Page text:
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Clerks Award: COVID-19 changes you need to know

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The Fair Work Commission has made temporary changes to the Clerks-Private Sector Award to manage the impact of the pandemic for clerical and administrative workers, and to support the implementation of the JobKeeper Scheme. Amendments are effective from 28 March 2020 and will run through to 30 June 2020, though the Commission may decide to extend them.

Broadly, these Clerks Award changes are designed to boost operational flexibility and financial viability for businesses while making arrangements to work from home more practical for employees.

Below is a summary of the key changes you’ll need to be aware of and their payroll implications.

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Performing different duties

Under these temporary measures, employers can ask workers to carry out tasks outside of their classification level. But the task must be one that:

  • The employee has the skill and competency to do;
  • The employee is qualified or licensed to do; and
  • Is safe.

In terms of pay, employees will receive their normal rate even if they’re performing tasks below their usual classification. However, they’ll need to be paid at a higher rate when performing duties above their classification level for more than a day.

Working from home

To support arrangements to work from home during the pandemic, an employer can mutually agree with a day worker who is working from home to spread ordinary hours of work, to between 6am to 11pm from Mondays to Fridays, and from 7am to 12:30pm on Saturdays. However, the day worker won’t be considered a shift worker for entitlements under the Clerks Award during this temporary arrangement.

For part-time employees working from home as a result of COVID-19, they should be rostered for a minimum of two hours per shift instead of three hours.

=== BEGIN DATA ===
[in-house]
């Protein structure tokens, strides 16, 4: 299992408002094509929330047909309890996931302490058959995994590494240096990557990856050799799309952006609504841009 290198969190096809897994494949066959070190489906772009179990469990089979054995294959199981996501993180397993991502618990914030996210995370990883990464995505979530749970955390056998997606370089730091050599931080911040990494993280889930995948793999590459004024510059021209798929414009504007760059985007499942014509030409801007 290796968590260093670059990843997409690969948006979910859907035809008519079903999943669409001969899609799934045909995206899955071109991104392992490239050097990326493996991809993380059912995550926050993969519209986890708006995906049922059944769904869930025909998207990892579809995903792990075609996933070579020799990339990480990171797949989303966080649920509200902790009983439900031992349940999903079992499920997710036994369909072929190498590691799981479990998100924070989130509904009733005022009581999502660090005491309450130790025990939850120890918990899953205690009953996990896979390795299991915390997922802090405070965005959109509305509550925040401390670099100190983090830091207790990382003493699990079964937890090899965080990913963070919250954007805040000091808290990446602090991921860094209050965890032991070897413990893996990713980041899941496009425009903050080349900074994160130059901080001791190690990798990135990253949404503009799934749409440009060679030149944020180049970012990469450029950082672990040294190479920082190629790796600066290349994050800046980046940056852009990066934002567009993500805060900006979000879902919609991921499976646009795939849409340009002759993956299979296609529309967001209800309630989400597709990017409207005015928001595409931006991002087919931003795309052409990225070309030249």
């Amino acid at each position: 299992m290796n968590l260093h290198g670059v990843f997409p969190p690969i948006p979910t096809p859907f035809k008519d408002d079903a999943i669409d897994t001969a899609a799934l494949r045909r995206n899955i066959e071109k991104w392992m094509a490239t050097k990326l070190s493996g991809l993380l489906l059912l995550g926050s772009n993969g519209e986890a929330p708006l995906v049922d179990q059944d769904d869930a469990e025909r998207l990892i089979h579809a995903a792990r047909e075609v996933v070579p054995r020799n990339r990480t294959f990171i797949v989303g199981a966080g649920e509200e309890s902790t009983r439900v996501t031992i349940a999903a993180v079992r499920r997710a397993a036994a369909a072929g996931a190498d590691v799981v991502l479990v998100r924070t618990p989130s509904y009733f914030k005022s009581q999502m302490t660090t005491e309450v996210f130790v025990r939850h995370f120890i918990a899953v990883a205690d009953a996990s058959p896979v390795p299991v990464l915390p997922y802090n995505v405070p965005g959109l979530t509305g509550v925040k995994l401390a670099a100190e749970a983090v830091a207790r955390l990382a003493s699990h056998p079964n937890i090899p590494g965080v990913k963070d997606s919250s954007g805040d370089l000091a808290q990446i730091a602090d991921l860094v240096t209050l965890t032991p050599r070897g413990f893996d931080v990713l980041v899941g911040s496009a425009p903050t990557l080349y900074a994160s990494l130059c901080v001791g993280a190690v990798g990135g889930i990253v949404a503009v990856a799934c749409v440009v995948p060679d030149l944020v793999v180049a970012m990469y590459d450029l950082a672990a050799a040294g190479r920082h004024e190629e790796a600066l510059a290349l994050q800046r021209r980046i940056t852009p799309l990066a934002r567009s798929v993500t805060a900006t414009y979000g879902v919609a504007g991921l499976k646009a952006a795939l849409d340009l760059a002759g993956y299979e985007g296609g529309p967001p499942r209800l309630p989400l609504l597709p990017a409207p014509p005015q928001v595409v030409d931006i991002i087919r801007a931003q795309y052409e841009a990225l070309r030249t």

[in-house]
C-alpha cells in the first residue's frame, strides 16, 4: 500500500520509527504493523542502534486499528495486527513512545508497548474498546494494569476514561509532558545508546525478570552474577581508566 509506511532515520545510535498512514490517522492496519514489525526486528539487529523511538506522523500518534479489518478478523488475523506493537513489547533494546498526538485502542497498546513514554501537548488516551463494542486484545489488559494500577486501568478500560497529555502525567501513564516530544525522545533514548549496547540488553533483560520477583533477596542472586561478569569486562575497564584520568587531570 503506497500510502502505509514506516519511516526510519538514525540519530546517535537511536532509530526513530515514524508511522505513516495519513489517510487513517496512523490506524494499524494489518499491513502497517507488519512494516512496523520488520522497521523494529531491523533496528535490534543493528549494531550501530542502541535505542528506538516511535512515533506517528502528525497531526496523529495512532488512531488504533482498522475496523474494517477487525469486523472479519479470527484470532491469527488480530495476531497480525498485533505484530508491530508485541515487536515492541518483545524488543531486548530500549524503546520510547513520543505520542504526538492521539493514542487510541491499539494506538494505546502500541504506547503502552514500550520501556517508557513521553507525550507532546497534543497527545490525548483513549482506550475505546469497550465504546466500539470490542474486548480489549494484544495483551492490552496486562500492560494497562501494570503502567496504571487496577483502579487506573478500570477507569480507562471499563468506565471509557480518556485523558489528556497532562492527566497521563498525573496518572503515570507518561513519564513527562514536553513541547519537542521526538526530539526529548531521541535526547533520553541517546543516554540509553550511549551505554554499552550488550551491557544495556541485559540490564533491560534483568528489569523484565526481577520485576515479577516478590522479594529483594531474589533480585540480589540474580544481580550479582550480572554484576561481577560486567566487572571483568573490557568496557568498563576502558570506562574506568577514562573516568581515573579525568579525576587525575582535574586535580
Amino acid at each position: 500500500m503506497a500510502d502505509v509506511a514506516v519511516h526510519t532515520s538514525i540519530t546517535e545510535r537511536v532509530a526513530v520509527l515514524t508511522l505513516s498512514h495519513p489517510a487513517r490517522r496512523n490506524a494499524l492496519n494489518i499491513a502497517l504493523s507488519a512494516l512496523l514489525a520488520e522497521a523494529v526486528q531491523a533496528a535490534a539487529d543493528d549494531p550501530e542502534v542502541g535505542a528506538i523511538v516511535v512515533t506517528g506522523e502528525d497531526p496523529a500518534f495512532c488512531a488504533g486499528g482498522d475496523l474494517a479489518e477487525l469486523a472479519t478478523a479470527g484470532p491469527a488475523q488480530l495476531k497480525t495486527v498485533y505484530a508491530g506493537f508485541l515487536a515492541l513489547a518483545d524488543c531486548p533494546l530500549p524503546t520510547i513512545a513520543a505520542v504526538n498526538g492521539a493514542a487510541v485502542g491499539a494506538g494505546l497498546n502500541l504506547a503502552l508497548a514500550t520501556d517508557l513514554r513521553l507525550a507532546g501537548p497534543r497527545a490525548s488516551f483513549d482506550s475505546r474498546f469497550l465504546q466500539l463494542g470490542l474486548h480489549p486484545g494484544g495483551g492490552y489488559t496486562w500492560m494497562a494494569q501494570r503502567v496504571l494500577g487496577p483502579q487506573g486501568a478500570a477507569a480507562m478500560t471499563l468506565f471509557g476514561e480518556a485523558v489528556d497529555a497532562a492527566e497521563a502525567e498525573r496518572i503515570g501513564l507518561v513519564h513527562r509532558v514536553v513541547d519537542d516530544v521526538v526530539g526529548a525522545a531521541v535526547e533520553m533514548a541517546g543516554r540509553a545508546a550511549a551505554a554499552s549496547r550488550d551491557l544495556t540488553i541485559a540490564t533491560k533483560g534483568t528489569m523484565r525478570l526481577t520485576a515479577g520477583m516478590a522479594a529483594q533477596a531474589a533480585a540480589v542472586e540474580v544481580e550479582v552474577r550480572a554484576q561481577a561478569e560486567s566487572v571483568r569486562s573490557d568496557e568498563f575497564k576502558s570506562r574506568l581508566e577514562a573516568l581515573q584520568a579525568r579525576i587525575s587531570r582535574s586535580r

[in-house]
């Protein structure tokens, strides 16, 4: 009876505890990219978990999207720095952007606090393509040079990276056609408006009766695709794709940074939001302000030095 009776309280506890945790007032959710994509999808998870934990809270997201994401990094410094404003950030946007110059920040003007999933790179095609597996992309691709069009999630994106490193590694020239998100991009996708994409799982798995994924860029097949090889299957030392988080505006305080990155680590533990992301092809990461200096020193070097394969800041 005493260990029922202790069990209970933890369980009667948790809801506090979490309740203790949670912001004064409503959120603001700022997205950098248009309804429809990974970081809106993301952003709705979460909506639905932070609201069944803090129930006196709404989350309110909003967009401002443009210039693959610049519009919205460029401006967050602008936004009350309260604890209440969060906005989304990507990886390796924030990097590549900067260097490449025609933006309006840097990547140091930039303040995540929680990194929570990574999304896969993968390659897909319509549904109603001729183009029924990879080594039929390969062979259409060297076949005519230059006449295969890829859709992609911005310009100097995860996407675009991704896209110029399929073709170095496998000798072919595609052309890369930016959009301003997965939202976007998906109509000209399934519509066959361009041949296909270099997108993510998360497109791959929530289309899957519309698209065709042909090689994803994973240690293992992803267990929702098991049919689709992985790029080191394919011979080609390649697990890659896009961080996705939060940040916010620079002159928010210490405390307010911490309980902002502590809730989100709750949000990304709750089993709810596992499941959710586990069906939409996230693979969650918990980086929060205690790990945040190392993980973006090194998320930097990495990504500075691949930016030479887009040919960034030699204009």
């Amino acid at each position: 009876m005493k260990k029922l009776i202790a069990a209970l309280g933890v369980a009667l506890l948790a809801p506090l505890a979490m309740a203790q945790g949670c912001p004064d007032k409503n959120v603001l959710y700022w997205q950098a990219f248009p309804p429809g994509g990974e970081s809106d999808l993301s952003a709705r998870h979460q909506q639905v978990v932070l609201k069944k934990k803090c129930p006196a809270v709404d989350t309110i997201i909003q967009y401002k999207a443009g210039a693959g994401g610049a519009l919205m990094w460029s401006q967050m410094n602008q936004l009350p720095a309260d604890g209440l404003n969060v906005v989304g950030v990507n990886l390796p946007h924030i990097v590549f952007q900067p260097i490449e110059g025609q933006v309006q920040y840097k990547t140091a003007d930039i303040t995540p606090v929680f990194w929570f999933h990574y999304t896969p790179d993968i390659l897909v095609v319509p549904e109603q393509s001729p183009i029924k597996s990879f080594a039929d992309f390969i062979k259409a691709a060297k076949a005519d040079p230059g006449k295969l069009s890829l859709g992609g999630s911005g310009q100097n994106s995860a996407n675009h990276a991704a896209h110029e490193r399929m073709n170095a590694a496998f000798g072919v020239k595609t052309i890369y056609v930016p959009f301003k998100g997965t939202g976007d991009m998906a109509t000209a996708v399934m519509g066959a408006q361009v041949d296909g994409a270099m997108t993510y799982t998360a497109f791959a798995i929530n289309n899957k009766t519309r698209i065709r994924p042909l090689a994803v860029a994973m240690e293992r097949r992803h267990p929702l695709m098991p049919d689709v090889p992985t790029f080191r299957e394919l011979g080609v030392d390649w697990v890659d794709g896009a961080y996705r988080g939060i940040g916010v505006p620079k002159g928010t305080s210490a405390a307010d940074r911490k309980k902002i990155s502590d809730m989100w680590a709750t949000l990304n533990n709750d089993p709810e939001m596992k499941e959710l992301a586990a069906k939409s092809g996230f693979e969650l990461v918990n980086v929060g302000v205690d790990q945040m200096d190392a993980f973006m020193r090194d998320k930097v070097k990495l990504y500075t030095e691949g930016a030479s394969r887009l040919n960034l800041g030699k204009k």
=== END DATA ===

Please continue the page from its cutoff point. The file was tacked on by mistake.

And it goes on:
Similarly, if casual workers have an agreement in place to work from home, then they must be paid for at least two hours of work per shift.

Reducing work hours

Employers can temporarily reduce permanent employees’ work hours by up to 25 percent of their normal or agreed hours. This may apply to a specific area or the whole business. However, there are special rules that employers must follow, and at least 75 percent of full-time and part-time employees in the affected business areas must vote in favour of the hours reduction. The Fair Work website lists out the appropriate steps required for the vote to be valid and the employer responsibilities while reduced work hours are in place. It also provides an example of how this might work in practice.

If the reduction in work hours is approved, affected employees will continue to accrue paid leave and termination entitlements based on their ordinary hours of work just before the reduced hours commenced.

Finally, an employer can agree with an individual employee in writing to reduce work hours.

Taking annual leave

To further promote flexibility, an employee can take twice the amount of annual leave at half pay, as long as their employer agrees.

Employers can also instruct workers to take annual leave, having considered their employees’ personal situation, by giving at least one week’s notice, or less if mutually agreed. But at the end of the period of leave they’ve been asked to take, employees should still have at least two weeks of annual leave remaining.

If a business has to close its operations temporarily as a result of COVID-19, and the employee doesn’t have enough leave to cover the period of closure, then the employer can ask their employee to take their annual leave, followed by unpaid leave, to cover the length of closure. The period of unpaid leave counts as service for entitlements under the Clerks Award and National Employment Standards.

Undoubtedly, workplace rules will continue to evolve as the pandemic progresses. Make sure you keep up-to-date with relevant changes so your business can operate within new guidelines and remain compliant with payroll obligations.

eBook: The Impact of Wage Underpayments in Australia

The number of Australian organisations found underpaying staff has grown dramatically in recent years.

Download this ebook to discover:

  • The role annualised salary errors play in cases of wage underpayment
  • What went wrong in Australia's 2 biggest cases of wage underpayment
  • The 4 main factors contributing to the rise in underpayment cases
  • 6 tips to help prevent underpayments in your business
Download eBook

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